The gift of time

Snow day. Two words that come together so beautifully.

Last night, a lot of snow angrily swirled its way to the ground. This morning, I got a call at 6:30 a.m. saying our offices were closed because snowploughs couldn’t clear parking lots fast enough. Magic.

After lingering in bed over a book, I cleaned house, washed clothes, and ran errands. I put the crockpot on at noon, ordered Christmas gifts (fa la la la la!) and picked up the mail. It felt marvellously unhurried, yet efficient.

Part of me loved Toronto’s mild winters – I wore wellies through January 2013 – but in my six years of working there, there were only three total snow days. Yes, I counted.

As JF and I learned last year, winters in Simcoe County are cold and long. The shovelling gets tiresome. But our snowstorms deliver whole days where I do exactly what I want to do. And every time it happens, I’m so grateful for the gift of time.

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Early in the morning

Every career blog ever (and Wikipedia) has claimed early risers are more successful. These paragons of healthy living levitate out of bed, meditate for an hour, eat chia seeds, cure cancer, wash behind their ears, iron their shirts and still make it to work an hour early.

I must be doomed to failure because for as long as I can remember my morning “routine” has consisted of 33 hits on the snooze button, five-second showers, and yanking on mismatched clothes on my way out the door.

In Toronto, I would then run to the TTC, sweatily wiggle my way into a packed train, then hold an unnaturally stretched pose for an hour while someone’s muffled (and usually horrid) music rang in my ears. An evil cosmic law ensured I always got stuck standing next to unsanitary sneezers, large backpack wearers and loud talkers.

These days, my mornings continue thus: after running out the door, I hop into Tobias, drive on empty roads through lovely scenery for 25 minutes, park, walk 40 steps to my desk and start work.

This is probably the least talked about, but most life-altering perk to residing outside the GTA. The best parts of my traffic-free, insular and incident-free commute are:

  • Cranking my music
  • Singing harmony as loud as I can
  • Listening to Vague FM
  • Driving by the Elmvale Zoo and saluting the zebras
  • Taking my foot off the gas on the Horseshoe Valley hill
  • Admiring fields and trees – especially as they turn crimson
  • Planning my day
  • Making mental grocery lists

I’m still perpetually late. I’m still decidedly not zen. I will never be Benjamin Franklin. But I can honestly say the whole thing has made me a better employee and colleague. Thanks, low population density!

There are few photos of my commute because I'm, well, driving. But here's one of the zoo from a time when JF chauffeured me. Can you see the zebras?

There are few photos of my commute because I’m, well, driving. But here’s one of the zoo from a time when JF chauffeured me. Can you see the zebras?

‘Tis autumn

Fall is my favourite season by about sixty miles. I can see why summer-lovers adore our sunnier months, but to me they just can’t compete with rainbow-coloured forests, Blundstone-friendly temperatures, and hot apple cider.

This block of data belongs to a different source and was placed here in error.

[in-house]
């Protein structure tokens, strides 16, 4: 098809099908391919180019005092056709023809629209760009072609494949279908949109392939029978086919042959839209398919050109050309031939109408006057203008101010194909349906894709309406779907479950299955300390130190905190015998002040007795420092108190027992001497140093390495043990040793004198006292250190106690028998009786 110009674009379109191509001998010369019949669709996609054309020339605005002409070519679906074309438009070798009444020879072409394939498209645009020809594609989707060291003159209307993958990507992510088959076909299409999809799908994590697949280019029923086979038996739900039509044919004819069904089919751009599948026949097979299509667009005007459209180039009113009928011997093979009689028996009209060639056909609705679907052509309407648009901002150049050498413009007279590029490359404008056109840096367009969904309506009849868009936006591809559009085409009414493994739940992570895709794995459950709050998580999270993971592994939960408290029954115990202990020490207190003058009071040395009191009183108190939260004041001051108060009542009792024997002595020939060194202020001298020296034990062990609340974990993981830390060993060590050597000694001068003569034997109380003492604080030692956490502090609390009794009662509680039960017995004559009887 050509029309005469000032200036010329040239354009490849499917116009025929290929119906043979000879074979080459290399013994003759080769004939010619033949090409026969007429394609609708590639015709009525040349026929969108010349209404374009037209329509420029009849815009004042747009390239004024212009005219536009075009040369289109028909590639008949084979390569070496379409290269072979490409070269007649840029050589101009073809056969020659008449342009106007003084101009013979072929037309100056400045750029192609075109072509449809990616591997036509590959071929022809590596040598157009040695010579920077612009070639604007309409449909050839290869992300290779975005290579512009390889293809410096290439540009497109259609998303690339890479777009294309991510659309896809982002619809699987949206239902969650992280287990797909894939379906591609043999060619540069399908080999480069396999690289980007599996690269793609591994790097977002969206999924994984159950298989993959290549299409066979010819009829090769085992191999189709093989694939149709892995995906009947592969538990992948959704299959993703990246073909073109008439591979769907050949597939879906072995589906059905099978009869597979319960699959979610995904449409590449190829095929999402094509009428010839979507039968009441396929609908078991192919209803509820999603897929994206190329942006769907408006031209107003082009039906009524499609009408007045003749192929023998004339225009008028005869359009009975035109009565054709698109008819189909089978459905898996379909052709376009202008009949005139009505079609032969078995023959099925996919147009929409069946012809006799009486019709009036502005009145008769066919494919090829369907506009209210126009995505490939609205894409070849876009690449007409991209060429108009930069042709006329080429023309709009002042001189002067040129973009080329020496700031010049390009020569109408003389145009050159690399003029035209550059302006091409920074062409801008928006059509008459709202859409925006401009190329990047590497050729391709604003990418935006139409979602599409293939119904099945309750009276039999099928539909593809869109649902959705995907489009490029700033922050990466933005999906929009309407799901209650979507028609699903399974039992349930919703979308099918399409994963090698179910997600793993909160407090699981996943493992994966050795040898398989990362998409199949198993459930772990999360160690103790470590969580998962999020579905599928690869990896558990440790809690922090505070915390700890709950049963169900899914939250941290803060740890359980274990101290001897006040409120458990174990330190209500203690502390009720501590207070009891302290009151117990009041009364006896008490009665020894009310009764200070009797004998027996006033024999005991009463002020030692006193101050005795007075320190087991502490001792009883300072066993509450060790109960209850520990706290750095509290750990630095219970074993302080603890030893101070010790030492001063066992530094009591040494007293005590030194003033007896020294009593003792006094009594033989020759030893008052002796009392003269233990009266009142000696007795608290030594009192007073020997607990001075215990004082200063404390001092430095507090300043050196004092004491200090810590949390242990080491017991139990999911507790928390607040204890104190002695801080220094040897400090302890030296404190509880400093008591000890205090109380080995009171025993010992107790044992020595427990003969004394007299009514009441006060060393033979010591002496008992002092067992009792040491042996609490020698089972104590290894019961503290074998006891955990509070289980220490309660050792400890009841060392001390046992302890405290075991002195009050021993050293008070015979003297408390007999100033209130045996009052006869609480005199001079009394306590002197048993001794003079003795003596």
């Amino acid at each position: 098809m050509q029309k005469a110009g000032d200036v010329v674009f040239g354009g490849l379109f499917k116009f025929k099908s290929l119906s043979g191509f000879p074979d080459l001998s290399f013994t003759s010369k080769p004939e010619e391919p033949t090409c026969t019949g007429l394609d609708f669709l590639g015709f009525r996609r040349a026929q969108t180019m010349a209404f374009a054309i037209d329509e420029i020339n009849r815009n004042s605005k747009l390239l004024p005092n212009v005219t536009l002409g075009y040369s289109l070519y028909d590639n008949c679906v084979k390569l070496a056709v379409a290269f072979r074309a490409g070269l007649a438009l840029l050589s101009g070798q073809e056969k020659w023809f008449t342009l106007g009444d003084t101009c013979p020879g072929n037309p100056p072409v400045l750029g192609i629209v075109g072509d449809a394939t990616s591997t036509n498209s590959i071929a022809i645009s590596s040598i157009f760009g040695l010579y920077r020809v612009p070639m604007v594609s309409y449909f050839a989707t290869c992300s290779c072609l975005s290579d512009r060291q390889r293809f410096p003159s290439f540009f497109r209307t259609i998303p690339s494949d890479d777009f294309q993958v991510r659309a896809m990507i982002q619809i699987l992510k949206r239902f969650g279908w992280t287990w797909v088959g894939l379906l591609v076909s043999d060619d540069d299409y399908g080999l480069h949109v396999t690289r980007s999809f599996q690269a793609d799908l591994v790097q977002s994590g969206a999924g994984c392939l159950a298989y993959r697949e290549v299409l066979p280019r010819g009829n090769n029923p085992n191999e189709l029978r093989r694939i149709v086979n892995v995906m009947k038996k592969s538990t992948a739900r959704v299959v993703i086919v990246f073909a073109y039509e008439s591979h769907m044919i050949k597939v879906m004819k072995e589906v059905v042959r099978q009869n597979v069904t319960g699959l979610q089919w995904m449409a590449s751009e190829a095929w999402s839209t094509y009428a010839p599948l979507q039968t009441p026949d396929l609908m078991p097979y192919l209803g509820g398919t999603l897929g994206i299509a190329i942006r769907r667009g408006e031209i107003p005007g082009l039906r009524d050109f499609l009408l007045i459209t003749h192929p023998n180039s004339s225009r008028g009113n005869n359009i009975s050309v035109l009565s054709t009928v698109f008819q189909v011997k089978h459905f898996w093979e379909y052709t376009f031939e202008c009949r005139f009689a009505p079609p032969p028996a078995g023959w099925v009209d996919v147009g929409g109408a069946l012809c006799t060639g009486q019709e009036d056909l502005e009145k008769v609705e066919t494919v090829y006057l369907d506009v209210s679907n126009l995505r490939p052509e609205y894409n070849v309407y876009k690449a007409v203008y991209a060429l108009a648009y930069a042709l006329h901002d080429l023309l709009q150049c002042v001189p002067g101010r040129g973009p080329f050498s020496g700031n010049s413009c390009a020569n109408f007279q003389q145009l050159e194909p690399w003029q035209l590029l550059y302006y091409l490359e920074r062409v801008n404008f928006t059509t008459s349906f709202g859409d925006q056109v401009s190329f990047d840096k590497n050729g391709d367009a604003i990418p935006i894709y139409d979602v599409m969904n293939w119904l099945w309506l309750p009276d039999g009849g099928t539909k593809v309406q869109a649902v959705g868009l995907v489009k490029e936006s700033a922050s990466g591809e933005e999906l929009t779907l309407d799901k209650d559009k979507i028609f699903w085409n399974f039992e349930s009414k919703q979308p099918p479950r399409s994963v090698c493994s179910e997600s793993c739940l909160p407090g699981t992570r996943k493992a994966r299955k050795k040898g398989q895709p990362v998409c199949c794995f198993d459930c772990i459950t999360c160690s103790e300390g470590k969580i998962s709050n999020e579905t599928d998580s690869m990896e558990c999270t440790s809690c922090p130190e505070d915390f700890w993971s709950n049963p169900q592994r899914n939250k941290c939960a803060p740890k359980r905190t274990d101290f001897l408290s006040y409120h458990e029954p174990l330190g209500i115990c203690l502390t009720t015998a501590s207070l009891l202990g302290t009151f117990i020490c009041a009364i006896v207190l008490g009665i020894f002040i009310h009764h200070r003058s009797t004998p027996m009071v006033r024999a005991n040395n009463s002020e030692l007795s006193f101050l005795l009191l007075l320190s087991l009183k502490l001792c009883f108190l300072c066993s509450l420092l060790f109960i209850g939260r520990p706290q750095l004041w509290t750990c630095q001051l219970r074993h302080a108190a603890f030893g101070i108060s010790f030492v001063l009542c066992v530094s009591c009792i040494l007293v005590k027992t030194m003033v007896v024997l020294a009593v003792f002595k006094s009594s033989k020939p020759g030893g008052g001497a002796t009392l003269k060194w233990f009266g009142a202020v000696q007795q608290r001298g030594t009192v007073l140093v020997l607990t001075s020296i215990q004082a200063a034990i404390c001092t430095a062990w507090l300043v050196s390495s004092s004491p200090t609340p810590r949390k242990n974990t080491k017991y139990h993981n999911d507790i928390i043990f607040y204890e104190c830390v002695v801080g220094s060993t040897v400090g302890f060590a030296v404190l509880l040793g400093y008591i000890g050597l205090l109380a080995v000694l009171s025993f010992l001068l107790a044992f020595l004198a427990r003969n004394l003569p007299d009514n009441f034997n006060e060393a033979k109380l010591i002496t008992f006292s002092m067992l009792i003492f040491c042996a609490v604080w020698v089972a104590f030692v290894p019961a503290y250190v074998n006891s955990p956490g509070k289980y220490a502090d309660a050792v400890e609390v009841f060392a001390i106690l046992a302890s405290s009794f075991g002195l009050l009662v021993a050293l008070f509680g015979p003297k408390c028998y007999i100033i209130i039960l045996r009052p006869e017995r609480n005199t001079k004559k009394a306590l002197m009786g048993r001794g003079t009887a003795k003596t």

This is my favourite sweater in the universe. It makes me look like a big burnt marshmallow, but it's delightfully warm and cozy.

This is my favourite sweater in the universe. It makes me look like a big burnt marshmallow, but it’s delightfully warm and cozy.

That weird and instantly recognizable autumn smell — like burning cedar or decaying leaves — was in the air this morning. This afternoon, I walked through a store filled with bright, plastic-wrapped binders and colourful crayons. I just pulled my favourite sweaters out of storage. Those things shouldn’t make me happy, but they just do.

I’ve been thinking about why and I suspect it’s because when I was little, September was the only month I got new shoes. Maman, Alicia and I would go to Naturestep at the Midland Mall and try every pair that might fit our feet. It was wonderful. Should I mentally accord so much importance to something so material? Probably not. But I honoured that tradition today anway and picked up some woolly flats.

New woolly grey shoes.

New woolly grey shoes.

As I sit at the edge of this season of renewal (on my couch, of course), I’m pondering where JF and I have been and where we’re going. Two things make this fall different from falls past.

One: we’re good and settled. I’ll take part in October’s Elmvale Fall Fair all weekend long, like a true local. I’m looking forward to buying mums from Ritchies. I even painted my front door a pretty blue that should go beautifully with pumpkins from Rounds Ranch.

Pretty blue door, complete with owly door knocker.

Pretty blue door, complete with owly door knocker.

Two: I’m gleefully employed in education. Last Tuesday, Georgian’s halls were filled with lost 18-year-olds in their best togs. There’s a happy sort of buzz on campus that reminds me of that time Anne said to Marilla “isn’t it nice to think that tomorrow is a new day with no mistakes in it yet?”

Autumn means small, every day excitements — my favourite kind. I’ve no doubt I’ll be cursing this season when I’m dragging a rake over my dying lawn. But for now, I’ll just flip through the scarf-filled catalogs they keep stuffing in my mailbox and enjoy it.

 

The end of uncertainty

Tonight, JF and I are quietly celebrating. I’ve just officially accepted a full-time, permanent position with a great employer. My heart is full to the top with happiness.

I’ve been at Georgian on contract for 11 months and I know it’s exactly where I want to be. My new role there comes with colleagues I love, and projects I’m excited to tackle.

I haven’t felt this kind of peace of mind in over a year. It feels kinda soft and glowy — so (for this evening, at least) I’m just going to bask. We’ve made dinner, washed dishes, and now we’re letting our brains settle into some tranquil TV zombie time. Perfect.